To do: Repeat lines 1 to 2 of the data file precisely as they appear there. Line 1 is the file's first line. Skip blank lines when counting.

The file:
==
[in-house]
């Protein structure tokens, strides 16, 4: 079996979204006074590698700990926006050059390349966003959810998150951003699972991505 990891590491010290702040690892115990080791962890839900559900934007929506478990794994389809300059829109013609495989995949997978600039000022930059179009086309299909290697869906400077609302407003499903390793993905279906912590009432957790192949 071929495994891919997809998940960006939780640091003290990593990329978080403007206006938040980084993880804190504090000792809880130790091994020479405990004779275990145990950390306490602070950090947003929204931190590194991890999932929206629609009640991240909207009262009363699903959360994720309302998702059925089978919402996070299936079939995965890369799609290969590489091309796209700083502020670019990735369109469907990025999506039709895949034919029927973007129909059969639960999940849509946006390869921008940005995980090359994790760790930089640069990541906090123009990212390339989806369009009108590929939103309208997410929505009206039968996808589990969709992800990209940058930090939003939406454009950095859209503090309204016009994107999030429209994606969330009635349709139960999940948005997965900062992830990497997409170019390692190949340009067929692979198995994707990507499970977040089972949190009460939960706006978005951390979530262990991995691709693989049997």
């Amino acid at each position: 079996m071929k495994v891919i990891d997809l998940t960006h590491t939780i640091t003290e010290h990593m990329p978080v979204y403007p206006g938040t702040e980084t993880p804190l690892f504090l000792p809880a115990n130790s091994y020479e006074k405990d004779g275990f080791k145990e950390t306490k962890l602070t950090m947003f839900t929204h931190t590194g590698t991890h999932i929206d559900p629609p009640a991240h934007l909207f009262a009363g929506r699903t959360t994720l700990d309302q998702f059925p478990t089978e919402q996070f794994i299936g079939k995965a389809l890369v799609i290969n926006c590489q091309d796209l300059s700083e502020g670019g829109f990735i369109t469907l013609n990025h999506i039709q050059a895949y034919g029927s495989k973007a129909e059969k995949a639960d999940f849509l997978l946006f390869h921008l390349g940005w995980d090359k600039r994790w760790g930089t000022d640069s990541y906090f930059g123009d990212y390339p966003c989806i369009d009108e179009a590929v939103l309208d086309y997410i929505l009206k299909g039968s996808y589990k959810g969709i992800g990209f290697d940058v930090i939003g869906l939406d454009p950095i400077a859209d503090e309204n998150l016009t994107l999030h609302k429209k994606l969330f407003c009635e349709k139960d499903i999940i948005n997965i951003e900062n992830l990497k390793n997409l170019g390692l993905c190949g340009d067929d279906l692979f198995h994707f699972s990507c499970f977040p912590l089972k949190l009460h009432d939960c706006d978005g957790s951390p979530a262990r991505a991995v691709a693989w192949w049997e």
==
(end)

[in-house]
């Protein structure tokens, strides 16, 4: 079996979204006074590698700990926006050059390349966003959810998150951003699972991505 990891590491010290702040690892115990080791962890839900559900934007929506478990794994389809300059829109013609495989995949997978600039000022930059179009086309299909290697869906400077609302407003499903390793993905279906912590009432957790192949 071929495994891919997809998940960006939780640091003290990593990329978080403007206006938040980084993880804190504090000792809880130790091994020479405990004779275990145990950390306490602070950090947003929204931190590194991890999932929206629609009640991240909207009262009363699903959360994720309302998702059925089978919402996070299936079939995965890369799609290969590489091309796209700083502020670019990735369109469907990025999506039709895949034919029927973007129909059969639960999940849509946006390869921008940005995980090359994790760790930089640069990541906090123009990212390339989806369009009108590929939103309208997410929505009206039968996808589990969709992800990209940058930090939003939406454009950095859209503090309204016009994107999030429209994606969330009635349709139960999940948005997965900062992830990497997409170019390692190949340009067929692979198995994707990507499970977040089972949190009460939960706006978005951390979530262990991995691709693989049997």